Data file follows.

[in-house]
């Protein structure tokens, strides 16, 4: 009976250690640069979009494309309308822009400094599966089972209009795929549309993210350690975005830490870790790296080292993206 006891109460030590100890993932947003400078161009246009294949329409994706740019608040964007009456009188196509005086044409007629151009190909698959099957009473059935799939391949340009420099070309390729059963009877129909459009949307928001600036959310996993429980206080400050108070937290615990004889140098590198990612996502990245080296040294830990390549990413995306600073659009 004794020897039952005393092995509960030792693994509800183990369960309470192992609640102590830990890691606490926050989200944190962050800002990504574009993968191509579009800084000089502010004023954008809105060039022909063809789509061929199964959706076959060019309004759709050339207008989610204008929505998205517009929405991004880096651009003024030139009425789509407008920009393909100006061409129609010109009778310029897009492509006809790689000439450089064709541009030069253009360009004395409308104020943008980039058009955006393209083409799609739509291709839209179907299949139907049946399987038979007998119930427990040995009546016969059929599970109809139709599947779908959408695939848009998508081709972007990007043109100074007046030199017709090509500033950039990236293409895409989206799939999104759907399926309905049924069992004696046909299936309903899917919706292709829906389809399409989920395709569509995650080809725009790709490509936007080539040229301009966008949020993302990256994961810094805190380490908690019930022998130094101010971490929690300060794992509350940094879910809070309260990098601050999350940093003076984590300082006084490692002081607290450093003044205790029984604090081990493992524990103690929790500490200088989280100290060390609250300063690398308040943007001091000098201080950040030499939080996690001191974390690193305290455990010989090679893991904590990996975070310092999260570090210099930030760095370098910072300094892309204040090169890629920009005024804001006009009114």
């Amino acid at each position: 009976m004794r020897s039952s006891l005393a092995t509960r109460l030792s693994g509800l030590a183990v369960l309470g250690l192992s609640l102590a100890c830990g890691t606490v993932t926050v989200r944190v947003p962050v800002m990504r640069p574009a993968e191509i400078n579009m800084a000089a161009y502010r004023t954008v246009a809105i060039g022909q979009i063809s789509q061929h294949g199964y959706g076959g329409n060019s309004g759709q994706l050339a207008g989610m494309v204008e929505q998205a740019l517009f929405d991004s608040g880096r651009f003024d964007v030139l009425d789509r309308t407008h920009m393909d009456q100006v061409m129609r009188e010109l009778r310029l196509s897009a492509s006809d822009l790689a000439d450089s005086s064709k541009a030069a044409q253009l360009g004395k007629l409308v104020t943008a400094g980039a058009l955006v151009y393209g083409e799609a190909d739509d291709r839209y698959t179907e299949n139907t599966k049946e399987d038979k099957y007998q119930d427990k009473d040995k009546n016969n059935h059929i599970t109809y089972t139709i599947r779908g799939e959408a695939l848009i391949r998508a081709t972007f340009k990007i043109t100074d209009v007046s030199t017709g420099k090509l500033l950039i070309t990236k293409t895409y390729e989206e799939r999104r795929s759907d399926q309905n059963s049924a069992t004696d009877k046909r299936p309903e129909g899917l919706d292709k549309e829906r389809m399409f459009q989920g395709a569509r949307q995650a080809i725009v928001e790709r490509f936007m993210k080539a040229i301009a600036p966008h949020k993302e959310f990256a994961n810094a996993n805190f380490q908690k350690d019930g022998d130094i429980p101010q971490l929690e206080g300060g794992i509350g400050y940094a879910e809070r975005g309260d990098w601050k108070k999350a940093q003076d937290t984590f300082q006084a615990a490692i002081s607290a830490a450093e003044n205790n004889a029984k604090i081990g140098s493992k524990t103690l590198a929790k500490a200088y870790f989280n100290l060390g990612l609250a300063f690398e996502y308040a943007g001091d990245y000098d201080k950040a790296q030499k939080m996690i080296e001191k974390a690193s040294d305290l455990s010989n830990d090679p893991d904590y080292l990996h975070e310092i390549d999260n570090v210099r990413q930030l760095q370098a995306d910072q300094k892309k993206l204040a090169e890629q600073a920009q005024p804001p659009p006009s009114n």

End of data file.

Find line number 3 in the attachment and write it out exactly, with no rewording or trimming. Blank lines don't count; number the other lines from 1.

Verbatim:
């Amino acid at each position: 009976m004794r020897s039952s006891l005393a092995t509960r109460l030792s693994g509800l030590a183990v369960l309470g250690l192992s609640l102590a100890c830990g890691t606490v993932t926050v989200r944190v947003p962050v800002m990504r640069p574009a993968e191509i400078n579009m800084a000089a161009y502010r004023t954008v246009a809105i060039g022909q979009i063809s789509q061929h294949g199964y959706g076959g329409n060019s309004g759709q994706l050339a207008g989610m494309v204008e929505q998205a740019l517009f929405d991004s608040g880096r651009f003024d964007v030139l009425d789509r309308t407008h920009m393909d009456q100006v061409m129609r009188e010109l009778r310029l196509s897009a492509s006809d822009l790689a000439d450089s005086s064709k541009a030069a044409q253009l360009g004395k007629l409308v104020t943008a400094g980039a058009l955006v151009y393209g083409e799609a190909d739509d291709r839209y698959t179907e299949n139907t599966k049946e399987d038979k099957y007998q119930d427990k009473d040995k009546n016969n059935h059929i599970t109809y089972t139709i599947r779908g799939e959408a695939l848009i391949r998508a081709t972007f340009k990007i043109t100074d209009v007046s030199t017709g420099k090509l500033l950039i070309t990236k293409t895409y390729e989206e799939r999104r795929s759907d399926q309905n059963s049924a069992t004696d009877k046909r299936p309903e129909g899917l919706d292709k549309e829906r389809m399409f459009q989920g395709a569509r949307q995650a080809i725009v928001e790709r490509f936007m993210k080539a040229i301009a600036p966008h949020k993302e959310f990256a994961n810094a996993n805190f380490q908690k350690d019930g022998d130094i429980p101010q971490l929690e206080g300060g794992i509350g400050y940094a879910e809070r975005g309260d990098w601050k108070k999350a940093q003076d937290t984590f300082q006084a615990a490692i002081s607290a830490a450093e003044n205790n004889a029984k604090i081990g140098s493992k524990t103690l590198a929790k500490a200088y870790f989280n100290l060390g990612l609250a300063f690398e996502y308040a943007g001091d990245y000098d201080k950040a790296q030499k939080m996690i080296e001191k974390a690193s040294d305290l455990s010989n830990d090679p893991d904590y080292l990996h975070e310092i390549d999260n570090v210099r990413q930030l760095q370098a995306d910072q300094k892309k993206l204040a090169e890629q600073a920009q005024p804001p659009p006009s009114n």